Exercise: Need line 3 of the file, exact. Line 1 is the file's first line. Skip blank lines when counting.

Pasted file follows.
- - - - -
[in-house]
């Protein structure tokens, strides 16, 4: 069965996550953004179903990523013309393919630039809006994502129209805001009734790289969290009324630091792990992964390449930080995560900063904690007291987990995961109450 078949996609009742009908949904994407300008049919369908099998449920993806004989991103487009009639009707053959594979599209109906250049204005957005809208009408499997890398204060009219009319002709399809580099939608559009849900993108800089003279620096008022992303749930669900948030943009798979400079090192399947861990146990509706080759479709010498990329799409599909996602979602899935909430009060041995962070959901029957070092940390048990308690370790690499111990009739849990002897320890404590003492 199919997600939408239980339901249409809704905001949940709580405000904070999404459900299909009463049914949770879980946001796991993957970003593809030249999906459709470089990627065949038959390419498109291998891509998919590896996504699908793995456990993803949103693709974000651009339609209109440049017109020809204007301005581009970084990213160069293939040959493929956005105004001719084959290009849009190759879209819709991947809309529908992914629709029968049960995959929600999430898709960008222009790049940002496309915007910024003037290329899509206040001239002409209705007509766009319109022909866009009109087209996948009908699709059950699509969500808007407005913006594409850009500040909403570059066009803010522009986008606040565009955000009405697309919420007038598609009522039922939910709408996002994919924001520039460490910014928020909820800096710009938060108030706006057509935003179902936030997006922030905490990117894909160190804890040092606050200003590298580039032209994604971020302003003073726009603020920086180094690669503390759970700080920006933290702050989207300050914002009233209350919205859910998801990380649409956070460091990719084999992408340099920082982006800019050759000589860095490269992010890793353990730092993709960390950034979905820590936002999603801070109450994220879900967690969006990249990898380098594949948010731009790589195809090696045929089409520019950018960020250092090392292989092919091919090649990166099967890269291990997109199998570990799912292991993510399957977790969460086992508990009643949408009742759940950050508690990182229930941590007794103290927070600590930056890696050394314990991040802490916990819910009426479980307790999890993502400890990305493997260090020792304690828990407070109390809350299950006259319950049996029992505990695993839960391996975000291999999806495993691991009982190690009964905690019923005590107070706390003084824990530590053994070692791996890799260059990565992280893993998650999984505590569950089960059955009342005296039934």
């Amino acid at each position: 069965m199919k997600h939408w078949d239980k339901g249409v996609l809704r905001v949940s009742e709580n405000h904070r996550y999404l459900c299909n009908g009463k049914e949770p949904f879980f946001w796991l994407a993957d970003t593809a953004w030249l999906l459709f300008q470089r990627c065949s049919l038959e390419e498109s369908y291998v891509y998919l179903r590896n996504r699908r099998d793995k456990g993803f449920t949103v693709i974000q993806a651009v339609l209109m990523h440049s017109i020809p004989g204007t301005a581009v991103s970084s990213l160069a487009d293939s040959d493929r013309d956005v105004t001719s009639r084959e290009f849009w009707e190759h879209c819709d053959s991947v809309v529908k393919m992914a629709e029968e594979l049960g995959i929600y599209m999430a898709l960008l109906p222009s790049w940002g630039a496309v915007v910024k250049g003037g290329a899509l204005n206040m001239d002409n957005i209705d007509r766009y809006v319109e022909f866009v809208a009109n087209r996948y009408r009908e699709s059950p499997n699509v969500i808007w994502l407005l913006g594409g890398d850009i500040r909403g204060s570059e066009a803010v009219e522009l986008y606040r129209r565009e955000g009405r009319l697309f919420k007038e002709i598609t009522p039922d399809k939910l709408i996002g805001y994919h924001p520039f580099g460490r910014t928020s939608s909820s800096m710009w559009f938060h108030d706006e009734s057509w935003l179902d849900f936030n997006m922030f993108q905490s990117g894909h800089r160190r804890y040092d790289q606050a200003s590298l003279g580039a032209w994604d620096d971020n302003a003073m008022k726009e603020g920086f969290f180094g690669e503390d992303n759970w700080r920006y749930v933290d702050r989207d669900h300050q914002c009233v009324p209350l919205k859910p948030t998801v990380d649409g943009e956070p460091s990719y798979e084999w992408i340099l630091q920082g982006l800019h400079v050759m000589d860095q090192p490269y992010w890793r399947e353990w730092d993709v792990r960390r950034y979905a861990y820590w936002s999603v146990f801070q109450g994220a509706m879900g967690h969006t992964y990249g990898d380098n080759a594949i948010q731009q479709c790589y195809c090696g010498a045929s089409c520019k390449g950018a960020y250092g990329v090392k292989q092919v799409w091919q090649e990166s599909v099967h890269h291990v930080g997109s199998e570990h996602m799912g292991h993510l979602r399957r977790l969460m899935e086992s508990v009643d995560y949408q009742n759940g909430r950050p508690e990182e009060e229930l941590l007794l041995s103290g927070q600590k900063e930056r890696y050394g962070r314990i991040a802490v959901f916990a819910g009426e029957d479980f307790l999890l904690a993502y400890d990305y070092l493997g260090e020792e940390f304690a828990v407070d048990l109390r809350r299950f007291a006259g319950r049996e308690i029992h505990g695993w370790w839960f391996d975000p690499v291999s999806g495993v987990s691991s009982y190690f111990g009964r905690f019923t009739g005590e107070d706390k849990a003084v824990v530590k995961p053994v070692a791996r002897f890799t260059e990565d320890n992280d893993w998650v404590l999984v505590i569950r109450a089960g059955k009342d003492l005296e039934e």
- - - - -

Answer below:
């Amino acid at each position: 069965m199919k997600h939408w078949d239980k339901g249409v996609l809704r905001v949940s009742e709580n405000h904070r996550y999404l459900c299909n009908g009463k049914e949770p949904f879980f946001w796991l994407a993957d970003t593809a953004w030249l999906l459709f300008q470089r990627c065949s049919l038959e390419e498109s369908y291998v891509y998919l179903r590896n996504r699908r099998d793995k456990g993803f449920t949103v693709i974000q993806a651009v339609l209109m990523h440049s017109i020809p004989g204007t301005a581009v991103s970084s990213l160069a487009d293939s040959d493929r013309d956005v105004t001719s009639r084959e290009f849009w009707e190759h879209c819709d053959s991947v809309v529908k393919m992914a629709e029968e594979l049960g995959i929600y599209m999430a898709l960008l109906p222009s790049w940002g630039a496309v915007v910024k250049g003037g290329a899509l204005n206040m001239d002409n957005i209705d007509r766009y809006v319109e022909f866009v809208a009109n087209r996948y009408r009908e699709s059950p499997n699509v969500i808007w994502l407005l913006g594409g890398d850009i500040r909403g204060s570059e066009a803010v009219e522009l986008y606040r129209r565009e955000g009405r009319l697309f919420k007038e002709i598609t009522p039922d399809k939910l709408i996002g805001y994919h924001p520039f580099g460490r910014t928020s939608s909820s800096m710009w559009f938060h108030d706006e009734s057509w935003l179902d849900f936030n997006m922030f993108q905490s990117g894909h800089r160190r804890y040092d790289q606050a200003s590298l003279g580039a032209w994604d620096d971020n302003a003073m008022k726009e603020g920086f969290f180094g690669e503390d992303n759970w700080r920006y749930v933290d702050r989207d669900h300050q914002c009233v009324p209350l919205k859910p948030t998801v990380d649409g943009e956070p460091s990719y798979e084999w992408i340099l630091q920082g982006l800019h400079v050759m000589d860095q090192p490269y992010w890793r399947e353990w730092d993709v792990r960390r950034y979905a861990y820590w936002s999603v146990f801070q109450g994220a509706m879900g967690h969006t992964y990249g990898d380098n080759a594949i948010q731009q479709c790589y195809c090696g010498a045929s089409c520019k390449g950018a960020y250092g990329v090392k292989q092919v799409w091919q090649e990166s599909v099967h890269h291990v930080g997109s199998e570990h996602m799912g292991h993510l979602r399957r977790l969460m899935e086992s508990v009643d995560y949408q009742n759940g909430r950050p508690e990182e009060e229930l941590l007794l041995s103290g927070q600590k900063e930056r890696y050394g962070r314990i991040a802490v959901f916990a819910g009426e029957d479980f307790l999890l904690a993502y400890d990305y070092l493997g260090e020792e940390f304690a828990v407070d048990l109390r809350r299950f007291a006259g319950r049996e308690i029992h505990g695993w370790w839960f391996d975000p690499v291999s999806g495993v987990s691991s009982y190690f111990g009964r905690f019923t009739g005590e107070d706390k849990a003084v824990v530590k995961p053994v070692a791996r002897f890799t260059e990565d320890n992280d893993w998650v404590l999984v505590i569950r109450a089960g059955k009342d003492l005296e039934e």